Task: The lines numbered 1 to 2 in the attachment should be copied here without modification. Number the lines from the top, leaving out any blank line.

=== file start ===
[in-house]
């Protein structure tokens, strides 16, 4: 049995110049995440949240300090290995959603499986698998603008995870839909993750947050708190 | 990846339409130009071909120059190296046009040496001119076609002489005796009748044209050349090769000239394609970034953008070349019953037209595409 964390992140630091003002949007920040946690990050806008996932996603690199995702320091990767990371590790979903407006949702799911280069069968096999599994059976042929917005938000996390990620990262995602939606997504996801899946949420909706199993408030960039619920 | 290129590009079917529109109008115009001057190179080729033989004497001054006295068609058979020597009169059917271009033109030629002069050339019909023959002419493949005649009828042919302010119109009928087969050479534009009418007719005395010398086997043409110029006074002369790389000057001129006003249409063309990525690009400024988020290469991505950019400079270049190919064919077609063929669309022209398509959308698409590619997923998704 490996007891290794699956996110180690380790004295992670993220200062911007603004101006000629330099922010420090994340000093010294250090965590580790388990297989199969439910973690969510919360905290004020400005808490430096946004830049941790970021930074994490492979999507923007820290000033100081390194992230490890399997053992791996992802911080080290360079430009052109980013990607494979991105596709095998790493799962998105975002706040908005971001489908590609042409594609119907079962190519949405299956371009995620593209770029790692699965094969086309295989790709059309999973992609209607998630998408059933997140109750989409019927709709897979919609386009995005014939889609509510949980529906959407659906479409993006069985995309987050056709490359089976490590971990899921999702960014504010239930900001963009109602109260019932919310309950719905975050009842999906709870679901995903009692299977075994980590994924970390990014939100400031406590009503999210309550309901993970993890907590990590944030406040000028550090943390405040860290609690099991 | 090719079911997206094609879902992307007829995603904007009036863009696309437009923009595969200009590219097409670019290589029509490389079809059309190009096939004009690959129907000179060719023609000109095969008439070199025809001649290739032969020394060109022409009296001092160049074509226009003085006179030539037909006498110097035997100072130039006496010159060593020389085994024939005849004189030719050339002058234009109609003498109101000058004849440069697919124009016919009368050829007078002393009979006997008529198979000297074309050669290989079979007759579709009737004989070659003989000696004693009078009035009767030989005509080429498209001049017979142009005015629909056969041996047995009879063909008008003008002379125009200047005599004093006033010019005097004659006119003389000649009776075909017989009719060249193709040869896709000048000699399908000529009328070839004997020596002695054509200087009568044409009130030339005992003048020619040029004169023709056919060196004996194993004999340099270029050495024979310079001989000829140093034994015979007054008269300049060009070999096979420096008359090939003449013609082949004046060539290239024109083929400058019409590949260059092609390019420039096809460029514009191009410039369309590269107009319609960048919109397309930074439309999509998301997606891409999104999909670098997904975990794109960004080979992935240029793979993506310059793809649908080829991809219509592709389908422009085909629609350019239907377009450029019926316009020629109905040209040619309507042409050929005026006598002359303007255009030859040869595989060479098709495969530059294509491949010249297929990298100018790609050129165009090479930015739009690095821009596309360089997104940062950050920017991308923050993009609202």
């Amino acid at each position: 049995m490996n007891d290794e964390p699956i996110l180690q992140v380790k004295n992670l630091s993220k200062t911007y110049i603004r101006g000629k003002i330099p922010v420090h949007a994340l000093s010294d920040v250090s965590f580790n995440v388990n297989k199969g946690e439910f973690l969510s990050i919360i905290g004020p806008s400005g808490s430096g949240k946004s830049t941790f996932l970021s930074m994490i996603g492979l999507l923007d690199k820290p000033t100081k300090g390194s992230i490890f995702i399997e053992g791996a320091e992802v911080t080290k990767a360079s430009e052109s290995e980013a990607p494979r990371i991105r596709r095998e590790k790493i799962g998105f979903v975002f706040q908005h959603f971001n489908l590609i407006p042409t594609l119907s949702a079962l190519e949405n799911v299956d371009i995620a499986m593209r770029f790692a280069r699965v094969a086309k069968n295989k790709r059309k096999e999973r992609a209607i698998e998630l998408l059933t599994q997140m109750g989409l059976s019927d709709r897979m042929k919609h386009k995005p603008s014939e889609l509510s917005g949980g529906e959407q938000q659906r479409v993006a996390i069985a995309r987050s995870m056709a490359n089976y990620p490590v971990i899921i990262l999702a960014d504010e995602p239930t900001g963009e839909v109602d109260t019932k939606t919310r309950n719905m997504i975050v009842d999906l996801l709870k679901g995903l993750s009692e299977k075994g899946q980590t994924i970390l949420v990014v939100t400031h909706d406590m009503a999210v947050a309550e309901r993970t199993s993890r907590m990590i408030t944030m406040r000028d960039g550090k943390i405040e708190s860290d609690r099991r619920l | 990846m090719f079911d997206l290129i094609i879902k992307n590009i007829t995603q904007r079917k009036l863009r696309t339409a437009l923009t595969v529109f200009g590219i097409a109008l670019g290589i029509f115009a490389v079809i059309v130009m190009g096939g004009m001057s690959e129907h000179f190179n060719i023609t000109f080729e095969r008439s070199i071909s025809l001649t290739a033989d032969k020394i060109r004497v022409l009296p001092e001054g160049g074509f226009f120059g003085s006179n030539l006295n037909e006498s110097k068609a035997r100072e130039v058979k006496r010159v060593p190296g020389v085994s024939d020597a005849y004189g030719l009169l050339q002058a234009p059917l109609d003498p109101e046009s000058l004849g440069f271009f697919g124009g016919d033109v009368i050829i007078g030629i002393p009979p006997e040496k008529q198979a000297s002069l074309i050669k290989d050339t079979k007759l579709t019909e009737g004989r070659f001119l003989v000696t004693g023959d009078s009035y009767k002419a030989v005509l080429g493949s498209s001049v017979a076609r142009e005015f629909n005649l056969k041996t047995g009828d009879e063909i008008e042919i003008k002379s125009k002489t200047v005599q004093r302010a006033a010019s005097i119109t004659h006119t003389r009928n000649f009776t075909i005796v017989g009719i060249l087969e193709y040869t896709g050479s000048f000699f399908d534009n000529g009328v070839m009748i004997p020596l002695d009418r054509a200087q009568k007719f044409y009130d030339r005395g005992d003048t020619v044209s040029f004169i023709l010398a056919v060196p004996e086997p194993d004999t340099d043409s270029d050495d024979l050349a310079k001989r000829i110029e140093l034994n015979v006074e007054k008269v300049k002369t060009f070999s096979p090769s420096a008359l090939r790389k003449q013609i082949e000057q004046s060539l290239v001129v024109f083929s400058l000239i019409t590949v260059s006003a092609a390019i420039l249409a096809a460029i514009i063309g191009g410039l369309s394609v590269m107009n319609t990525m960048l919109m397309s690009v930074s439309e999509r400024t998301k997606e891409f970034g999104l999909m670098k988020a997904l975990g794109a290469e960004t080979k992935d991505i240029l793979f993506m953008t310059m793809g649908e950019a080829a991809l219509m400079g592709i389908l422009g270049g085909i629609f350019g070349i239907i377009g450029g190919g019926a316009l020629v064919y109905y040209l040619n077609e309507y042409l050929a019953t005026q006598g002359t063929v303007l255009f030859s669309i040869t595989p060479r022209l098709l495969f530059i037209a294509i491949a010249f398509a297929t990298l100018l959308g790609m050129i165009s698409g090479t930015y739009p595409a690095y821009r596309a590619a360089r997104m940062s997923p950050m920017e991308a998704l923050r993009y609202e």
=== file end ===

[in-house]
């Protein structure tokens, strides 16, 4: 049995110049995440949240300090290995959603499986698998603008995870839909993750947050708190 | 990846339409130009071909120059190296046009040496001119076609002489005796009748044209050349090769000239394609970034953008070349019953037209595409 964390992140630091003002949007920040946690990050806008996932996603690199995702320091990767990371590790979903407006949702799911280069069968096999599994059976042929917005938000996390990620990262995602939606997504996801899946949420909706199993408030960039619920 | 290129590009079917529109109008115009001057190179080729033989004497001054006295068609058979020597009169059917271009033109030629002069050339019909023959002419493949005649009828042919302010119109009928087969050479534009009418007719005395010398086997043409110029006074002369790389000057001129006003249409063309990525690009400024988020290469991505950019400079270049190919064919077609063929669309022209398509959308698409590619997923998704 490996007891290794699956996110180690380790004295992670993220200062911007603004101006000629330099922010420090994340000093010294250090965590580790388990297989199969439910973690969510919360905290004020400005808490430096946004830049941790970021930074994490492979999507923007820290000033100081390194992230490890399997053992791996992802911080080290360079430009052109980013990607494979991105596709095998790493799962998105975002706040908005971001489908590609042409594609119907079962190519949405299956371009995620593209770029790692699965094969086309295989790709059309999973992609209607998630998408059933997140109750989409019927709709897979919609386009995005014939889609509510949980529906959407659906479409993006069985995309987050056709490359089976490590971990899921999702960014504010239930900001963009109602109260019932919310309950719905975050009842999906709870679901995903009692299977075994980590994924970390990014939100400031406590009503999210309550309901993970993890907590990590944030406040000028550090943390405040860290609690099991 | 090719079911997206094609879902992307007829995603904007009036863009696309437009923009595969200009590219097409670019290589029509490389079809059309190009096939004009690959129907000179060719023609000109095969008439070199025809001649290739032969020394060109022409009296001092160049074509226009003085006179030539037909006498110097035997100072130039006496010159060593020389085994024939005849004189030719050339002058234009109609003498109101000058004849440069697919124009016919009368050829007078002393009979006997008529198979000297074309050669290989079979007759579709009737004989070659003989000696004693009078009035009767030989005509080429498209001049017979142009005015629909056969041996047995009879063909008008003008002379125009200047005599004093006033010019005097004659006119003389000649009776075909017989009719060249193709040869896709000048000699399908000529009328070839004997020596002695054509200087009568044409009130030339005992003048020619040029004169023709056919060196004996194993004999340099270029050495024979310079001989000829140093034994015979007054008269300049060009070999096979420096008359090939003449013609082949004046060539290239024109083929400058019409590949260059092609390019420039096809460029514009191009410039369309590269107009319609960048919109397309930074439309999509998301997606891409999104999909670098997904975990794109960004080979992935240029793979993506310059793809649908080829991809219509592709389908422009085909629609350019239907377009450029019926316009020629109905040209040619309507042409050929005026006598002359303007255009030859040869595989060479098709495969530059294509491949010249297929990298100018790609050129165009090479930015739009690095821009596309360089997104940062950050920017991308923050993009609202």